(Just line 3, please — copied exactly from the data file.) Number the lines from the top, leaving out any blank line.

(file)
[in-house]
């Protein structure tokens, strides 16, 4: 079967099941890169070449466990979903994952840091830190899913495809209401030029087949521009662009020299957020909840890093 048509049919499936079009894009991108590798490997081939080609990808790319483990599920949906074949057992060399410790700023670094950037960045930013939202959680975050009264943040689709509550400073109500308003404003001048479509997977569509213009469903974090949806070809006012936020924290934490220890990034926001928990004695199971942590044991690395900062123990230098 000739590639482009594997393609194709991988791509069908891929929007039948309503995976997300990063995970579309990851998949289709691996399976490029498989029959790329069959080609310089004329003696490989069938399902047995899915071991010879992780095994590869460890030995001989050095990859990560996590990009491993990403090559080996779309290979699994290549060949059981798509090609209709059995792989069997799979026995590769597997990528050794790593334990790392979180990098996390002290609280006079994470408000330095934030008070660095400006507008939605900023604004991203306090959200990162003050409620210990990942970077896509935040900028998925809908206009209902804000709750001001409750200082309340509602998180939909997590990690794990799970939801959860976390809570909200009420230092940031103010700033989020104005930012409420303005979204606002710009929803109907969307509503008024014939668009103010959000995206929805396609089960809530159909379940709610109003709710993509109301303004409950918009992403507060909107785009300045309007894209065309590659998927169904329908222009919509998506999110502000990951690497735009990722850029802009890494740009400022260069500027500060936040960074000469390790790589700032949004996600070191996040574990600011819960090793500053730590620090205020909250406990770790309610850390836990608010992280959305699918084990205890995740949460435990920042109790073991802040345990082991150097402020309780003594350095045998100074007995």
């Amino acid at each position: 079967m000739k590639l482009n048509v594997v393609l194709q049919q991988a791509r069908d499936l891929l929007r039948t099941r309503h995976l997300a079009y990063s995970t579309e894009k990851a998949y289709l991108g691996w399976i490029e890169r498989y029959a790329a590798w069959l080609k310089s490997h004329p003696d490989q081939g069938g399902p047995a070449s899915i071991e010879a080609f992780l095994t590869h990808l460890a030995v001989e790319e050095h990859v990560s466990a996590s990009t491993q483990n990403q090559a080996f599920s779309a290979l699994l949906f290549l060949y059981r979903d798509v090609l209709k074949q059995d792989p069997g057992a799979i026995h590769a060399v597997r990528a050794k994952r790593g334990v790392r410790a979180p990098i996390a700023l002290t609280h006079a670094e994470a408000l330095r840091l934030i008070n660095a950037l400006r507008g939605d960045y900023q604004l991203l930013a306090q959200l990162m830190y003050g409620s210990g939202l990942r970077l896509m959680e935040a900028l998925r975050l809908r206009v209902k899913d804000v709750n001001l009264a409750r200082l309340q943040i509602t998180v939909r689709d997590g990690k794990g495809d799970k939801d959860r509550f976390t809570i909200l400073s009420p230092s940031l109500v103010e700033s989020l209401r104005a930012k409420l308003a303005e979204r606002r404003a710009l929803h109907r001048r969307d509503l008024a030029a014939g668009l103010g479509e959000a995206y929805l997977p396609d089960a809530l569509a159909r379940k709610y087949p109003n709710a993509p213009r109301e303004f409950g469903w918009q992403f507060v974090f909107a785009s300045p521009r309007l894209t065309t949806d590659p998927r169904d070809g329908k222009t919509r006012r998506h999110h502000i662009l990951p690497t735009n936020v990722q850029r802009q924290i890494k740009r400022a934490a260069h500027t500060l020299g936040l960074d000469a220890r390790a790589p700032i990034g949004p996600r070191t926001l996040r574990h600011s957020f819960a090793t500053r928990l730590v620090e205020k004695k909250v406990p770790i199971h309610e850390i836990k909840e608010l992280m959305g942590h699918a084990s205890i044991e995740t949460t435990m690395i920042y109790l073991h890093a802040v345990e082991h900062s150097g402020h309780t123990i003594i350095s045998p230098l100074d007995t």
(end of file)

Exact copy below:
């Amino acid at each position: 079967m000739k590639l482009n048509v594997v393609l194709q049919q991988a791509r069908d499936l891929l929007r039948t099941r309503h995976l997300a079009y990063s995970t579309e894009k990851a998949y289709l991108g691996w399976i490029e890169r498989y029959a790329a590798w069959l080609k310089s490997h004329p003696d490989q081939g069938g399902p047995a070449s899915i071991e010879a080609f992780l095994t590869h990808l460890a030995v001989e790319e050095h990859v990560s466990a996590s990009t491993q483990n990403q090559a080996f599920s779309a290979l699994l949906f290549l060949y059981r979903d798509v090609l209709k074949q059995d792989p069997g057992a799979i026995h590769a060399v597997r990528a050794k994952r790593g334990v790392r410790a979180p990098i996390a700023l002290t609280h006079a670094e994470a408000l330095r840091l934030i008070n660095a950037l400006r507008g939605d960045y900023q604004l991203l930013a306090q959200l990162m830190y003050g409620s210990g939202l990942r970077l896509m959680e935040a900028l998925r975050l809908r206009v209902k899913d804000v709750n001001l009264a409750r200082l309340q943040i509602t998180v939909r689709d997590g990690k794990g495809d799970k939801d959860r509550f976390t809570i909200l400073s009420p230092s940031l109500v103010e700033s989020l209401r104005a930012k409420l308003a303005e979204r606002r404003a710009l929803h109907r001048r969307d509503l008024a030029a014939g668009l103010g479509e959000a995206y929805l997977p396609d089960a809530l569509a159909r379940k709610y087949p109003n709710a993509p213009r109301e303004f409950g469903w918009q992403f507060v974090f909107a785009s300045p521009r309007l894209t065309t949806d590659p998927r169904d070809g329908k222009t919509r006012r998506h999110h502000i662009l990951p690497t735009n936020v990722q850029r802009q924290i890494k740009r400022a934490a260069h500027t500060l020299g936040l960074d000469a220890r390790a790589p700032i990034g949004p996600r070191t926001l996040r574990h600011s957020f819960a090793t500053r928990l730590v620090e205020k004695k909250v406990p770790i199971h309610e850390i836990k909840e608010l992280m959305g942590h699918a084990s205890i044991e995740t949460t435990m690395i920042y109790l073991h890093a802040v345990e082991h900062s150097g402020h309780t123990i003594i350095s045998p230098l100074d007995t």